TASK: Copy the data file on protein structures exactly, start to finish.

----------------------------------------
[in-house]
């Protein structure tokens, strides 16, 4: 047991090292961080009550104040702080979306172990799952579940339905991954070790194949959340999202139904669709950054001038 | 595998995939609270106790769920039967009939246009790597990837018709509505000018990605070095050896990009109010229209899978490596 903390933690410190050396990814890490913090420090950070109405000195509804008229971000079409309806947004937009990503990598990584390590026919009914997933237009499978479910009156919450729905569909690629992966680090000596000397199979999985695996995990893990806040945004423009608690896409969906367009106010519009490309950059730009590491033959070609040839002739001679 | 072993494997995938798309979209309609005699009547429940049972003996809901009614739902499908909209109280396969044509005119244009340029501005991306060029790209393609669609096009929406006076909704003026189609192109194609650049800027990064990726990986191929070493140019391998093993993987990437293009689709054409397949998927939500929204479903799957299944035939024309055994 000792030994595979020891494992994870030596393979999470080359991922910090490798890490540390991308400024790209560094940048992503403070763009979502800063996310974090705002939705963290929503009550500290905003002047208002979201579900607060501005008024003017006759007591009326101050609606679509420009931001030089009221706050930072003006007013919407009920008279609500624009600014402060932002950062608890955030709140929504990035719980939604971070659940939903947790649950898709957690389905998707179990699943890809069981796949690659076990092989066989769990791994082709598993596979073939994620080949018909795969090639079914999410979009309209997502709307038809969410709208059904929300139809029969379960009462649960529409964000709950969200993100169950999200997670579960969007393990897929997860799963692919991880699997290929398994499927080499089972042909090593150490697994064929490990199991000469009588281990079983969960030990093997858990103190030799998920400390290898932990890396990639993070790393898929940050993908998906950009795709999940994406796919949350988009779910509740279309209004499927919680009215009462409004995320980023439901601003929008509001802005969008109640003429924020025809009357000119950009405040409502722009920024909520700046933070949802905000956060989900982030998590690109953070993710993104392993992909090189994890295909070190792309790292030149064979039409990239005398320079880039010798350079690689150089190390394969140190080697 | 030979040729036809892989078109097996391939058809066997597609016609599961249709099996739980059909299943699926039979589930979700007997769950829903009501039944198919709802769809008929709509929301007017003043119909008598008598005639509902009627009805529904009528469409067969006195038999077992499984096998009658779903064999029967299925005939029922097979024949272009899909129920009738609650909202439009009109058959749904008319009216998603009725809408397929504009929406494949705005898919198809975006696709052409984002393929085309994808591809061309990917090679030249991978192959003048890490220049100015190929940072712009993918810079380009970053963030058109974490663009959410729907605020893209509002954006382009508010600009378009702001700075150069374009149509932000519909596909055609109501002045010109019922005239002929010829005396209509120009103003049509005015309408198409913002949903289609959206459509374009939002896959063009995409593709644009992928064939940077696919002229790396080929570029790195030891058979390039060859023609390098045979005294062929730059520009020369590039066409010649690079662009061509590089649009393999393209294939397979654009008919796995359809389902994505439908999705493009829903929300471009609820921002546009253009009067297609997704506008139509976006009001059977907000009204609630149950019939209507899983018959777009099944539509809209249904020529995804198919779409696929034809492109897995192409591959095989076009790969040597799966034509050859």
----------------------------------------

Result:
[in-house]
């Protein structure tokens, strides 16, 4: 047991090292961080009550104040702080979306172990799952579940339905991954070790194949959340999202139904669709950054001038 | 595998995939609270106790769920039967009939246009790597990837018709509505000018990605070095050896990009109010229209899978490596 903390933690410190050396990814890490913090420090950070109405000195509804008229971000079409309806947004937009990503990598990584390590026919009914997933237009499978479910009156919450729905569909690629992966680090000596000397199979999985695996995990893990806040945004423009608690896409969906367009106010519009490309950059730009590491033959070609040839002739001679 | 072993494997995938798309979209309609005699009547429940049972003996809901009614739902499908909209109280396969044509005119244009340029501005991306060029790209393609669609096009929406006076909704003026189609192109194609650049800027990064990726990986191929070493140019391998093993993987990437293009689709054409397949998927939500929204479903799957299944035939024309055994 000792030994595979020891494992994870030596393979999470080359991922910090490798890490540390991308400024790209560094940048992503403070763009979502800063996310974090705002939705963290929503009550500290905003002047208002979201579900607060501005008024003017006759007591009326101050609606679509420009931001030089009221706050930072003006007013919407009920008279609500624009600014402060932002950062608890955030709140929504990035719980939604971070659940939903947790649950898709957690389905998707179990699943890809069981796949690659076990092989066989769990791994082709598993596979073939994620080949018909795969090639079914999410979009309209997502709307038809969410709208059904929300139809029969379960009462649960529409964000709950969200993100169950999200997670579960969007393990897929997860799963692919991880699997290929398994499927080499089972042909090593150490697994064929490990199991000469009588281990079983969960030990093997858990103190030799998920400390290898932990890396990639993070790393898929940050993908998906950009795709999940994406796919949350988009779910509740279309209004499927919680009215009462409004995320980023439901601003929008509001802005969008109640003429924020025809009357000119950009405040409502722009920024909520700046933070949802905000956060989900982030998590690109953070993710993104392993992909090189994890295909070190792309790292030149064979039409990239005398320079880039010798350079690689150089190390394969140190080697 | 030979040729036809892989078109097996391939058809066997597609016609599961249709099996739980059909299943699926039979589930979700007997769950829903009501039944198919709802769809008929709509929301007017003043119909008598008598005639509902009627009805529904009528469409067969006195038999077992499984096998009658779903064999029967299925005939029922097979024949272009899909129920009738609650909202439009009109058959749904008319009216998603009725809408397929504009929406494949705005898919198809975006696709052409984002393929085309994808591809061309990917090679030249991978192959003048890490220049100015190929940072712009993918810079380009970053963030058109974490663009959410729907605020893209509002954006382009508010600009378009702001700075150069374009149509932000519909596909055609109501002045010109019922005239002929010829005396209509120009103003049509005015309408198409913002949903289609959206459509374009939002896959063009995409593709644009992928064939940077696919002229790396080929570029790195030891058979390039060859023609390098045979005294062929730059520009020369590039066409010649690079662009061509590089649009393999393209294939397979654009008919796995359809389902994505439908999705493009829903929300471009609820921002546009253009009067297609997704506008139509976006009001059977907000009204609630149950019939209507899983018959777009099944539509809209249904020529995804198919779409696929034809492109897995192409591959095989076009790969040597799966034509050859």